Penny Simkin discusses the research around parents’ singing to their babies in utero and the post birth benefits. She also shares how birth professionals can encourage clients, patients and students to start this practice during pregnancy.
Originally posted on Science & Sensibility: A research blog about healthy pregnancy, birth and beyond
What is the research evidence for postnatal benefits to parents or babies of singing to the baby before birth?
• Fetuses can sense audio vibrations and rhythms early in pregnancy. Later in pregnancy they hear and distinguish various sounds. (4)
• They recognize their parents’ voices after birth (1)
• Newborns prefer their parents’ voices over the voices of strangers (1)
• Repetitive prenatal reading of one story by one parent every day for weeks results in the newborn’s recognition of and preference for that story. (2)
• Fetuses respond to music by calming, becoming active, changes in FHR (depending on the music) 5,6)
• Premature babies are calmed by calming music. (7)
• Newborns and young babies are calmed by familiar music, as demonstrated by the universal use of lullabies.
Combining these findings, a proposal
In light of all that has been learned about babies, I think we can combine it all into a simple approach to enhance bonding, soothe the baby, empower parents with their own unique tool that no one else, even the experts, can do as well as they. (8) I propose that we who provide care and education for expectant parents urge them to do the following at around 30-32 weeks’ gestation (or earlier or later):
Simple steps to singing to the baby in utero and after birth
1. Choose a song that you like and is easy for you to sing. It might be a lullaby or a children’s song, but it does not have to be. It can be one of your favorite songs or a popular song of the day.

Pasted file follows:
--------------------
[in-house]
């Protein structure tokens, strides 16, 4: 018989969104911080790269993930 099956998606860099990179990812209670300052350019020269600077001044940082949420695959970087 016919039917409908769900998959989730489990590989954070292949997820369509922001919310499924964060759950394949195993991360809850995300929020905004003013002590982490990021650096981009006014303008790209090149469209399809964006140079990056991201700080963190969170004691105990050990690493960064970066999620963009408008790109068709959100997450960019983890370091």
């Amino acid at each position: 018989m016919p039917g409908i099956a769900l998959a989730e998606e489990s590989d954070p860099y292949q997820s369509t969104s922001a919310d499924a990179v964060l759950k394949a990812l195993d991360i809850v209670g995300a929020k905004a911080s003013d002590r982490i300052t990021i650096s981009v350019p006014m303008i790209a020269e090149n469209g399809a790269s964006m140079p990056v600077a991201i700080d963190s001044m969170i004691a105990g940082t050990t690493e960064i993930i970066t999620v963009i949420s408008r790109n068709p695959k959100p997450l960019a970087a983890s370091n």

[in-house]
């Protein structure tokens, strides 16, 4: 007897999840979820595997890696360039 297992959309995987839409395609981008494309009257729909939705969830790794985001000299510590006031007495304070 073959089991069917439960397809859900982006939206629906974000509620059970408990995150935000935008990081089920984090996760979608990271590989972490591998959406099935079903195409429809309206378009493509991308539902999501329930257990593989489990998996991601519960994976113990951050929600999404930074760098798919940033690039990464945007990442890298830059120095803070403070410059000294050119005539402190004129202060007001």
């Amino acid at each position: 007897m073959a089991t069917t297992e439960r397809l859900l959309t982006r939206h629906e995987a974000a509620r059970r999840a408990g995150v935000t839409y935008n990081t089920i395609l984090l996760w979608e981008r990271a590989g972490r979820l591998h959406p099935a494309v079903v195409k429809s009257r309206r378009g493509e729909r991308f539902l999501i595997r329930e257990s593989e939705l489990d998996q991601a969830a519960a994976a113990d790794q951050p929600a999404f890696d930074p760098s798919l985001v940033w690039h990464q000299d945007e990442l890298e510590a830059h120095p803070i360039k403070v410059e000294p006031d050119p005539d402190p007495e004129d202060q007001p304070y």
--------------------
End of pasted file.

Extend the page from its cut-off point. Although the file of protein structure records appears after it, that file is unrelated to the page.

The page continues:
2. Sing it every day. Both parents can sing it together, but each of you should also sing it alone much of the time. It can be played with a musical instrument some of the time, but it also should be played without an instrument much of the time.
3. When your baby is born, after the initial lung-clearing cry, sing the song to your baby. The baby can be in your arms or with a nurse in the warmer. If your baby is crying, try to sing close to his/her ear or loud enough that he/she can hear it at least during the pauses to take a breath.
4. Continue singing it every day, especially during times when your baby is crying (and has been fed; don’t use it as a substitute for feeding!)
5. Sing it when bathing or diapering your baby, when soothing or helping your baby go to sleep.
6. Sing it when your baby is upset and you can’t pick her up, such as when driving in the car and you can’t stop or take the baby out of the car seat; or at a checkup if the doctor is doing something painful.
If parents feel they can’t sing or are too embarrassed to do it, I suggest choosing a poem that has a nice rhythmic meter, and recite that to the baby. I recommend Mother Goose Rhymes or poems in books by AA Milne, such as “When We Were Very Young” and “Now We Are Six;” or Shel Silverstein’s “Where the Sidewalk Ends” and others.